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A tale of three people and two loves,
This review is from: House of Orphans (Hardcover)
The story is set in Finland in the early twentieth century. Russian rule has for some time fomented an, as yet, ineffectual revolutionary terrorism and the necessary organ of state, the Okhrana secret police, operates to squash any such activity.
Eeva was a young girl in Helsinki when her father was arrested by the Okhrana, and along with her childhood sweetheart Lauri she was too young to put up any resistance, something which comes back to haunt her in later life. Her father having been removed by the state, it is not made clear why Eeva's mother is not around, she effectively became an orphan and was removed to an orphanage in the country to be prepared for a life in service when old enough.
Our story begins when Eeva, now in her teens, is given the chance of a position in service with Dr Thomas Eklund, a widow who lives alone in a large house and who includes the orphanage and everyone in it on his list of patients. Eklund has one close friend who lives locally, the unhappily married Lotta, and a married daughter, Minna, with whom he has little contact and who lives some distance away.
Life is very simple in this traditional setting so the arrival of a young girl under his roof creates some ripples on the surface of this quiet backwater. Slowly Eklund becomes besotted by Eeva, denying his emotions in the process, whilst Lotta becomes obsessed by the threat Eeva poses to her relationship with Eklund, her one true friend. Lotta decides that something must be done to prevent the unfortunate doctor making a fool of himself. Eeva however manages to pre-empt any such action when she re-establishes contact with her childhood friend Lauri and takes herself off to Helsinki. Lotta is relieved and the Doctor rues his loss. End of Act One.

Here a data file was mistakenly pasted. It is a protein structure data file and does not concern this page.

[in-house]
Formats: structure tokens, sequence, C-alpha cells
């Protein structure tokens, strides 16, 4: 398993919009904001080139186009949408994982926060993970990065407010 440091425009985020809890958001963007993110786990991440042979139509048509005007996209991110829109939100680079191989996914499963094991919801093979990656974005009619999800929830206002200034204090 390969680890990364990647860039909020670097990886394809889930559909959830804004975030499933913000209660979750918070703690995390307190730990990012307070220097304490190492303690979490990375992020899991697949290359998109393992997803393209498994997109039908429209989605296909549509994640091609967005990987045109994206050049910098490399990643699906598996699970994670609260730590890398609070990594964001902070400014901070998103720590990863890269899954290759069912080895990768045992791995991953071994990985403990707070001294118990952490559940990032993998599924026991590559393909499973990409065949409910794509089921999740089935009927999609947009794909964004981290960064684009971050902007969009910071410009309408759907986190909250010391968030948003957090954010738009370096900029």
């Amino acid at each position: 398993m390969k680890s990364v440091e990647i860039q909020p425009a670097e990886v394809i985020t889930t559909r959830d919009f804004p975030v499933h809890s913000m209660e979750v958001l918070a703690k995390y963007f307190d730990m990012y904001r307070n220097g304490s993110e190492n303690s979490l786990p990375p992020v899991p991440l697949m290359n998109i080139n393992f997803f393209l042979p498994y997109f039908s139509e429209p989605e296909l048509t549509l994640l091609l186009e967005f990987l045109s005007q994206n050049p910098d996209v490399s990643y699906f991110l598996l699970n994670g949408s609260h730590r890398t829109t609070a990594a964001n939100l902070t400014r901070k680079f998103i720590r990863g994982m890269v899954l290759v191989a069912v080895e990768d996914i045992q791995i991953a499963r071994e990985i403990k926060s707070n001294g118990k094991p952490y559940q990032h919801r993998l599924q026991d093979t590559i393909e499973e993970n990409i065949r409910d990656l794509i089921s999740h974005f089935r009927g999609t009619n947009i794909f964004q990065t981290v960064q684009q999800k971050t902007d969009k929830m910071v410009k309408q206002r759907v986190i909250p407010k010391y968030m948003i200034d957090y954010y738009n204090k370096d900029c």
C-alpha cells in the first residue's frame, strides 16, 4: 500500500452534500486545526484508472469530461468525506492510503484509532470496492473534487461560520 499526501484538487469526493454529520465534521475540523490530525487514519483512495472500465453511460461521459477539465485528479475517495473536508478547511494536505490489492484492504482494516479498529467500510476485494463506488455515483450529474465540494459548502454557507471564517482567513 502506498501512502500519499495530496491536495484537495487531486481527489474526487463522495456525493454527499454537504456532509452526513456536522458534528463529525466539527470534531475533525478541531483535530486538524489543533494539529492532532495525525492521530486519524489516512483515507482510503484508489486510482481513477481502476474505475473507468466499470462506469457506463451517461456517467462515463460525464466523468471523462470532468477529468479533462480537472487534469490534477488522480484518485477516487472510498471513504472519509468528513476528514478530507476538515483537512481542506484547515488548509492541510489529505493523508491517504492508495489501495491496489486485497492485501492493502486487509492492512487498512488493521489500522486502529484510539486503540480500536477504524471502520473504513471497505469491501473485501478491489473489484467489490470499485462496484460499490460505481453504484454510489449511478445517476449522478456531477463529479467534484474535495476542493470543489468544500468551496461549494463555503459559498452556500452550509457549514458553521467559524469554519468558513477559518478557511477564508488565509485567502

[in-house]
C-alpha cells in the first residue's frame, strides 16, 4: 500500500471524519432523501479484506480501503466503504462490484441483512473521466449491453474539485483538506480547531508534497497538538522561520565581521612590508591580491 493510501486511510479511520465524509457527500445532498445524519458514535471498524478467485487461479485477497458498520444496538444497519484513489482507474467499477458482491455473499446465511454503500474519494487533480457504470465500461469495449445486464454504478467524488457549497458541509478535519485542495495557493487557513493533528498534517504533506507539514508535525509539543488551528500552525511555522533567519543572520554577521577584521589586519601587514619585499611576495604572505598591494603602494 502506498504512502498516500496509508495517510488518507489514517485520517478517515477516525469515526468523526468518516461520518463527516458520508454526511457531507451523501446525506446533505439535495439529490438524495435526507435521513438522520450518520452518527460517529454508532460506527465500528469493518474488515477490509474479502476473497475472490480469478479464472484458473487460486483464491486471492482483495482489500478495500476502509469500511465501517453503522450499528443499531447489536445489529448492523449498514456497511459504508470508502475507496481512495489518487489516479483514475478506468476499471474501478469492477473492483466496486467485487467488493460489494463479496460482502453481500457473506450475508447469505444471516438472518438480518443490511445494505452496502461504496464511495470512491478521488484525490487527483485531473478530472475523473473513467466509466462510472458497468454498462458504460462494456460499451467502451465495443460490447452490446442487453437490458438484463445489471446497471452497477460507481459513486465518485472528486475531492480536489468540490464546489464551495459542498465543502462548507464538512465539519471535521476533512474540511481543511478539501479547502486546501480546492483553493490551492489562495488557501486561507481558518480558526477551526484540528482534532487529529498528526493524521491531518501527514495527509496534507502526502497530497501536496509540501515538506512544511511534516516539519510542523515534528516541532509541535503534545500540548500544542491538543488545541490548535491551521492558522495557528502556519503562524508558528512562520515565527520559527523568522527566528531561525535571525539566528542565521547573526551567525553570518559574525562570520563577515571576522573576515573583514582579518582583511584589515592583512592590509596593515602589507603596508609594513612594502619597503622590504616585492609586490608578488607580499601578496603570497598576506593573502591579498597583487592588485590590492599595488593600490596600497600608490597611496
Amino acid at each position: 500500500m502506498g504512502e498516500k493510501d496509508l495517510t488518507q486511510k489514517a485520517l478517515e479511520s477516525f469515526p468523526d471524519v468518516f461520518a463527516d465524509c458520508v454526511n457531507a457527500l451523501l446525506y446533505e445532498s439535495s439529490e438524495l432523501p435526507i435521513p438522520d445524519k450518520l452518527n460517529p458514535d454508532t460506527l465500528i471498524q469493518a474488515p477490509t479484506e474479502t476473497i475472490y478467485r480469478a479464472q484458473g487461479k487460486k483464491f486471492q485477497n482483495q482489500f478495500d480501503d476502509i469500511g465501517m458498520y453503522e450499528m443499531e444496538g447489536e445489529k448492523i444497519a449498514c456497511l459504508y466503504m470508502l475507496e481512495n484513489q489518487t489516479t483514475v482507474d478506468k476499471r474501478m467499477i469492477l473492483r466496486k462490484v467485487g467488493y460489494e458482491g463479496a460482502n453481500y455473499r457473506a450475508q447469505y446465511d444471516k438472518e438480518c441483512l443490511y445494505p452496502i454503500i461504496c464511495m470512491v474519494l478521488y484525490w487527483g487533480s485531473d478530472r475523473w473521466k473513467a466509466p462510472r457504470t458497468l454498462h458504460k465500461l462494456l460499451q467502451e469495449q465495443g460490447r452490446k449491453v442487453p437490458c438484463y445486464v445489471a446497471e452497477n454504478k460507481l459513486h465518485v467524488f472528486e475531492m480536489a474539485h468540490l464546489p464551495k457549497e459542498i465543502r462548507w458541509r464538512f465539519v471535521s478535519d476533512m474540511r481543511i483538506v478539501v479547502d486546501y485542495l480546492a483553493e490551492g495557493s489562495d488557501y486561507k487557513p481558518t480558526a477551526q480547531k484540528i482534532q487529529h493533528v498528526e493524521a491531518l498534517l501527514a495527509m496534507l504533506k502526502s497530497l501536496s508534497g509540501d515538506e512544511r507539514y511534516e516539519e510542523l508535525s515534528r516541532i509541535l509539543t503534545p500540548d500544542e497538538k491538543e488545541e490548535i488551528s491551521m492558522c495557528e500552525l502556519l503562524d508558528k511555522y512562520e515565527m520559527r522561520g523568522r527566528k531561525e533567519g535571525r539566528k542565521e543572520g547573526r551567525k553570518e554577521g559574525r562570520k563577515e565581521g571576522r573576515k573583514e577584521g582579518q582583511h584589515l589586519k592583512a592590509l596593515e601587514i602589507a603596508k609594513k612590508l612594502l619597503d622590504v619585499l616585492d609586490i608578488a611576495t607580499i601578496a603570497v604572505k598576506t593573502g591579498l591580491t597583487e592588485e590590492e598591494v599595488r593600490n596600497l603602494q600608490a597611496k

Act Two revolves around the small circle of Lauri's friends that Eeva joins in Helsinki. There is erstwhile terrorist-in-waiting and Lauri's room-mate Sasha and Magda, an acquaintance of Sasha's, who takes Eeva under her wing, finds her a job and puts her up.So we have a quartet to play out the final scenes, to the backdrop of bubbling insurrection and state oppression.
Far from mimicking the "not much happens around here" situation, and not much does given the rural torpidity that surrounds Eklund and the fact that the insurrection in Helsinki never actually takes place, Dunmore nonetheless creates a relentless pace and sense of foreboding. There is an edge of tension throughout in all the relationships and only occasionally does someone go over that edge. Seemingly Dunmore has captured the essence of the Finnish character, a silent, cerebral reluctance to simply come out with it and express one's feelings, about some thing or some person, and it is there on the page, written in the unspoken thoughts of the characters themselves as they run over in their minds, again and again, what it would be unwise to actually voice. I wanted to pick Thomas Eklund up by his lapels on more than one occasion and tell him to say what was on his mind. By exposing the stress in the minds of her characters Dunmore skilfully builds up the stress in ours.
The story does not have a particularly strong relationship with its title, other than Eeva being released from the orphanage, and we do learn something of the tough, unsympathetic regime in place there, but other than that we don't return and its influence on the story quickly pales. The ending to Act Two might be considered strange, it has an unfinished (no pun intended) quality, but then nothing about this tale is finished. Does Eklund simply return to his rural practice and carry on as if nothing had happened, his friendship with Lotta unchanged? Do Lauri and Eeva live happily ever after? The fact is it doesn't matter, we have dipped into the important tranche of all their lives and then dipped out again. Dunmore has been our guide and left us with a lot to ponder. I raced to the end; it is a very good book.